Graham-Cassidy, the latest and worst in a line of Republican healthcare bills collectively dubbed “Trumpcare,” looks dead. Senator Susan Collins (R-ME) just joined Senators John McCain (R-AZ) and Rand Paul (R-KY) as one of the few to break party lines and refuse to vote for the bill. While not everyone is against the bill for the best of reasons, Susan Collins could not have been more clear about the many issues she had with the legislation.
“First, both proposals make sweeping changes and cuts in the Medicaid program. Expert projections show that more than $1 trillion would be taken out of the Medicaid program between the years 2020 and 2036. This would have a devastating impact to a program that has been on the books for 50 years and provides health care to our most vulnerable citizens, including disabled children and low-income seniors.
Second, both bills open the door for states to weaken protections for people with pre-existing conditions, such as asthma, cancer, heart disease, arthritis, and diabetes. Some states could allow higher premiums for individuals with pre-existing conditions, potentially making their insurance unaffordable. States could also limit specific categories of benefits for Affordable Care Act policies, such as eliminating coverage for mental health or substance abuse treatment.
Third, physicians, patient advocates, insurers, and hospitals agree that both versions of this legislation would lead to higher premiums and reduced coverage for tens of millions of Americans.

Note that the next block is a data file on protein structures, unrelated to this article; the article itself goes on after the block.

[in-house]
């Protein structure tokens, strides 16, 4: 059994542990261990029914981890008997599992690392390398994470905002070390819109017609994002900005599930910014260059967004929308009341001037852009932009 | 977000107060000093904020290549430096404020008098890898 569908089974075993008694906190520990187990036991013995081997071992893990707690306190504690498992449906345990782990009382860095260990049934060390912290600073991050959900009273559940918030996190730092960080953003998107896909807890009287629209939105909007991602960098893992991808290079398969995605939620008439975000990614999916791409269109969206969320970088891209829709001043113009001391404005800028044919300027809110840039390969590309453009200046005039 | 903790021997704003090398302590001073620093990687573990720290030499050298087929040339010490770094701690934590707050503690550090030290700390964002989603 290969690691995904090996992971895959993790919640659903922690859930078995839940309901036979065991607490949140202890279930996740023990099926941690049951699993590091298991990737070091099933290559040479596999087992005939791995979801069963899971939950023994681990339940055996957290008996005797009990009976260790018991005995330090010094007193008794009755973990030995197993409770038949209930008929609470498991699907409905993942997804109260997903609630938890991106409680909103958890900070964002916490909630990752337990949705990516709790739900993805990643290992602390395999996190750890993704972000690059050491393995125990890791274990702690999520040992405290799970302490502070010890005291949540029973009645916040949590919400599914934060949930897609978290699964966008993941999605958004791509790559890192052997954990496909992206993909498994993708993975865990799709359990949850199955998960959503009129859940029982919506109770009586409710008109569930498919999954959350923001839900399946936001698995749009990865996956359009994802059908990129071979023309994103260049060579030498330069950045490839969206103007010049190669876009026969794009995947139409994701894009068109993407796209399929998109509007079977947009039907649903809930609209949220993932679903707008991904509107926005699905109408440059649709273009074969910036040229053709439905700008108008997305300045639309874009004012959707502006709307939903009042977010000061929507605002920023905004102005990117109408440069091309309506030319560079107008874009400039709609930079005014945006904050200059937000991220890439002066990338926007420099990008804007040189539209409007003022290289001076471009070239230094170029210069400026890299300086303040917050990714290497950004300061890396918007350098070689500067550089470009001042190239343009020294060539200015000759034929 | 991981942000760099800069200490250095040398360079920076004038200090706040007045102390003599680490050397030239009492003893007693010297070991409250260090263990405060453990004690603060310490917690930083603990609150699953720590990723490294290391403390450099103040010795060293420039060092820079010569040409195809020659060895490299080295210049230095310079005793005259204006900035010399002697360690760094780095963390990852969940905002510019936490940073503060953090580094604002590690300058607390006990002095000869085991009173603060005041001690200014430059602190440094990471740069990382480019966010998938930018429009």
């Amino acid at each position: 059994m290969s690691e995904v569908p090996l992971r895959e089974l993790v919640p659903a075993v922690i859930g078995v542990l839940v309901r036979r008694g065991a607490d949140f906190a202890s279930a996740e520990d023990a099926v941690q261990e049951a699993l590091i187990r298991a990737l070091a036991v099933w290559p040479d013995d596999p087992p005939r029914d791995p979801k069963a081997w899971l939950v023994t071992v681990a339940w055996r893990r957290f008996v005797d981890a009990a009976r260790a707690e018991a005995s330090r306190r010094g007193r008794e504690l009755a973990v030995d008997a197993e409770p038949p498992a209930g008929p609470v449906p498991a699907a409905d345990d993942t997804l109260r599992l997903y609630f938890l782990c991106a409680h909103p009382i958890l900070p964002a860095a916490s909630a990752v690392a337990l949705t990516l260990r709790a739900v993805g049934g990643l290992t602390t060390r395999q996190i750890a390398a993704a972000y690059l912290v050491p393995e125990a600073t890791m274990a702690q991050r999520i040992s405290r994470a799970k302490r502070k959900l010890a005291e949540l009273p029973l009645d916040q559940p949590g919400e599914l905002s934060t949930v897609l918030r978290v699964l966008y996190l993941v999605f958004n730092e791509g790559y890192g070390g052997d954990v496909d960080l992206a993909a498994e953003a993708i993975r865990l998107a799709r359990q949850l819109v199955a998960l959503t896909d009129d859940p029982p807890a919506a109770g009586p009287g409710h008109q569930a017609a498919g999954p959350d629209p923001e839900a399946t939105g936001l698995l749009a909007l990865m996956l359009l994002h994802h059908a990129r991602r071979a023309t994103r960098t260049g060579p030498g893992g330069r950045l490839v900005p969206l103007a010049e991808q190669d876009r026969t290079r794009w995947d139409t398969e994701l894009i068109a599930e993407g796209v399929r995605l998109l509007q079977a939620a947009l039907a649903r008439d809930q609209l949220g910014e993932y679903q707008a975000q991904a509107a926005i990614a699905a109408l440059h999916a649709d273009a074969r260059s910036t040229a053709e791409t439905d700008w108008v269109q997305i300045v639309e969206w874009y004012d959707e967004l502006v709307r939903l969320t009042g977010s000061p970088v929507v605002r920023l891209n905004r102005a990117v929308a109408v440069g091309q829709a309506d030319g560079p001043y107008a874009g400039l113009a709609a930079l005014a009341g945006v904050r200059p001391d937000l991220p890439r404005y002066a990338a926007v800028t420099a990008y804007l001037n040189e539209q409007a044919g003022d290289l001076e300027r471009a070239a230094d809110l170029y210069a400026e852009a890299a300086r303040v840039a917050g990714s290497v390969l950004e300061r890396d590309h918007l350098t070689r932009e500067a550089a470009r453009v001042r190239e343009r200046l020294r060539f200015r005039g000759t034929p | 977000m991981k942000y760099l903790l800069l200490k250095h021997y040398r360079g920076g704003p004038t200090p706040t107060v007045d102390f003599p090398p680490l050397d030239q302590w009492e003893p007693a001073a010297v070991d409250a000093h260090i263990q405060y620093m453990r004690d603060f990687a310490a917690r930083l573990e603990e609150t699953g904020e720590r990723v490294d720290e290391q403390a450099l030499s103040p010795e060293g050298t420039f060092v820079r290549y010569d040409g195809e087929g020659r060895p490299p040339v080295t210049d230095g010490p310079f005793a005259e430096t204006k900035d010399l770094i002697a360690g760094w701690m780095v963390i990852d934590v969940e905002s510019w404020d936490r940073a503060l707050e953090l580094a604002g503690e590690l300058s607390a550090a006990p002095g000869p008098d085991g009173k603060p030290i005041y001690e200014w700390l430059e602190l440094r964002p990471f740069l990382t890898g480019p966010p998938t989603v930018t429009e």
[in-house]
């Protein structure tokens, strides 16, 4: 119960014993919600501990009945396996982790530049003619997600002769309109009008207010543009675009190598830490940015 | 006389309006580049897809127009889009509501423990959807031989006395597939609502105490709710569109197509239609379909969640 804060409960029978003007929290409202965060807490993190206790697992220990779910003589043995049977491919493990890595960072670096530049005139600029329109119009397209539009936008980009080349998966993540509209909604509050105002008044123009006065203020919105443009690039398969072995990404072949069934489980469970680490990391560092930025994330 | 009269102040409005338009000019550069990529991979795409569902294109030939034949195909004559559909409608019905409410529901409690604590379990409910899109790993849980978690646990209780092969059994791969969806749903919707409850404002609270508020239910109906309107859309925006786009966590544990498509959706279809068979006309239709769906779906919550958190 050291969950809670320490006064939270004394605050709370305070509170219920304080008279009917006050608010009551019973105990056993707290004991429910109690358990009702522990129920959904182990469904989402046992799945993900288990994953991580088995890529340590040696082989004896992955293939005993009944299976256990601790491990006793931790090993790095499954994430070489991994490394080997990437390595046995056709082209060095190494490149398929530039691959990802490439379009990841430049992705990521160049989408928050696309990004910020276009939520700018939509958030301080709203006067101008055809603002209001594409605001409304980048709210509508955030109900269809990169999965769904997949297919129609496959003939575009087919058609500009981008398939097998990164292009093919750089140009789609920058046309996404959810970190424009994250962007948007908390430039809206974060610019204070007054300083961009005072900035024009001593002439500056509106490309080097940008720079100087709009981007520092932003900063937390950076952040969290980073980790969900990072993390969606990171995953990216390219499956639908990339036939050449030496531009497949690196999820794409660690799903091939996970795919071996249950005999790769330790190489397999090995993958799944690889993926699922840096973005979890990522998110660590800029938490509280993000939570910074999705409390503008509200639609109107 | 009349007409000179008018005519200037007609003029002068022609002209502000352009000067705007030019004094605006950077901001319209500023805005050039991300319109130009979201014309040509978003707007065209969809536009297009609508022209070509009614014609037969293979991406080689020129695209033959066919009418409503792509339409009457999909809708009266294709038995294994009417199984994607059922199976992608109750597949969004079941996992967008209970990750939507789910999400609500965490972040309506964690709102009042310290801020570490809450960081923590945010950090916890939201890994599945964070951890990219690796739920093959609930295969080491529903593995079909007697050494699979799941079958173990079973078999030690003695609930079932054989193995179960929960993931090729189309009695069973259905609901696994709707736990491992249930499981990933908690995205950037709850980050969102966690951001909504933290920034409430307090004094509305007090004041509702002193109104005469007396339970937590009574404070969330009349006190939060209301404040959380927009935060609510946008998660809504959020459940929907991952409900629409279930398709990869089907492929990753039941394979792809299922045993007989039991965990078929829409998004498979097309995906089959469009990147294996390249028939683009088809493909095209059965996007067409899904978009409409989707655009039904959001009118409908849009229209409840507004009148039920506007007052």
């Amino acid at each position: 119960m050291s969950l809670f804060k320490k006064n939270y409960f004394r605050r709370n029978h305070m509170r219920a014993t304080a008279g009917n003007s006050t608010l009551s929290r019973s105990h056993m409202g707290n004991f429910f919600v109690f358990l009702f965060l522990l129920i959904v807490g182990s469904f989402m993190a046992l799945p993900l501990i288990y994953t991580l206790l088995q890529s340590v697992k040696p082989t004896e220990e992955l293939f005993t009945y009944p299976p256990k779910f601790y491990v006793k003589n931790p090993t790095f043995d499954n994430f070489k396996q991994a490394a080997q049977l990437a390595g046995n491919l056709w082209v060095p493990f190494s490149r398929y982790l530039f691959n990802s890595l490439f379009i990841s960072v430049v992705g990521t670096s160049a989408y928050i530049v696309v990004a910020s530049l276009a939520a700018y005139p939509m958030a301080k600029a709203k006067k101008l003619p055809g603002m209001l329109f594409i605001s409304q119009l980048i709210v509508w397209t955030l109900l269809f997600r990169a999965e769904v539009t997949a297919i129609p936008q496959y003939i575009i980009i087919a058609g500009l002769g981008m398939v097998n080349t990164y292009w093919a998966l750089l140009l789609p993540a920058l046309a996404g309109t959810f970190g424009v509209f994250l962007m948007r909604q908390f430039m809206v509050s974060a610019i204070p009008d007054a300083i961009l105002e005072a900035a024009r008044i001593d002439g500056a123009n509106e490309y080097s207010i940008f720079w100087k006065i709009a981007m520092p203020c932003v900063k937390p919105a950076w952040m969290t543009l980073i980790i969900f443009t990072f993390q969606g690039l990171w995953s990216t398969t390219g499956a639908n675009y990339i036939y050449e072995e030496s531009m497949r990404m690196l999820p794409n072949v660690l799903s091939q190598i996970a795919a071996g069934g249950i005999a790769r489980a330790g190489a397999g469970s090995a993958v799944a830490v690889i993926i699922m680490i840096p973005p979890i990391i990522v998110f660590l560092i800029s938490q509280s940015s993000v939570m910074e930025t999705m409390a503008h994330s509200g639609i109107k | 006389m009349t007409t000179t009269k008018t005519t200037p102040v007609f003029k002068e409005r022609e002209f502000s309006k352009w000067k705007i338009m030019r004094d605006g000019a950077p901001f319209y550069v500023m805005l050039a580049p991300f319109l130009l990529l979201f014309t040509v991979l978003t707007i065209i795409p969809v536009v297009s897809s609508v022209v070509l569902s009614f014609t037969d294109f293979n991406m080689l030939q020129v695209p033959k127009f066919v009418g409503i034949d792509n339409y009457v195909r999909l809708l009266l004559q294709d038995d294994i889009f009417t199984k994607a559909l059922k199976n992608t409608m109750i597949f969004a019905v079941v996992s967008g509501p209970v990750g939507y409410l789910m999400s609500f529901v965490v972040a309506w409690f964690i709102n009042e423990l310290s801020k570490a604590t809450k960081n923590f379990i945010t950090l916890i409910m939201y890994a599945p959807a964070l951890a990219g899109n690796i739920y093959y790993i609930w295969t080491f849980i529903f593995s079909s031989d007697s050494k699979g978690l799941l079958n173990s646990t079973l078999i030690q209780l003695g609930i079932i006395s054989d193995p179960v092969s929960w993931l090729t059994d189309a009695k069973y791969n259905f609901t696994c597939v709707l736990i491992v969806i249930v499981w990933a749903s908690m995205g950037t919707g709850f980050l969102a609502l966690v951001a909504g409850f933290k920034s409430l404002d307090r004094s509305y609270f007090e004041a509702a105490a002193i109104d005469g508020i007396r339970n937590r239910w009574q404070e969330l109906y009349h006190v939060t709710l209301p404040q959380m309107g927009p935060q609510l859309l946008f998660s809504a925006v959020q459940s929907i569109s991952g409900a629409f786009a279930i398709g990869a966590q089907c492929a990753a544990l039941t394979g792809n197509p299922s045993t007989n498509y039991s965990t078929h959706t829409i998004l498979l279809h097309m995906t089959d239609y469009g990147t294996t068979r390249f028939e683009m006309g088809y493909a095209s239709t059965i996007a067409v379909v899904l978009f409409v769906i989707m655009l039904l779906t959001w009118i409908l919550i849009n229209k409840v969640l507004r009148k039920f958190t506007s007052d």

The CBO’s analysis on the earlier version of the bill, incomplete though it is due to time constraints, confirms that this bill will have a substantially negative impact on the number of people covered by insurance.
There has been some discussion that the new version of the bil includes additional money for my home state of Maine. The fact is, Maine still loses money under whichever version of the Graham-Cassidy bill we consider because the bills use what could be described as a “give with one hand, take with the other” distribution model. Huge Medicaid cuts down the road more than offset any short-term influx of money. But even more important, if Senators can adjust a funding formula over a weekend to help a single state, they could just as easily adjust that formula to hurt that state. This is simply not the way that we should be approaching an important and complex issue that must be handled thoughtfully and fairly for all Americans.”
There you have it — Susan Collins just hammered the final nail into Trumpcare’s coffin.
On September 30th, a special rule allowing Republicans to pass legislation with only a simple majority (50 votes and a tiebreak) will expire. After that, any healthcare legislation that Republicans want to pass will have to get at least eight Democrats on board.
Republicans can’t govern or even get their own party to agree, so…good luck with that.
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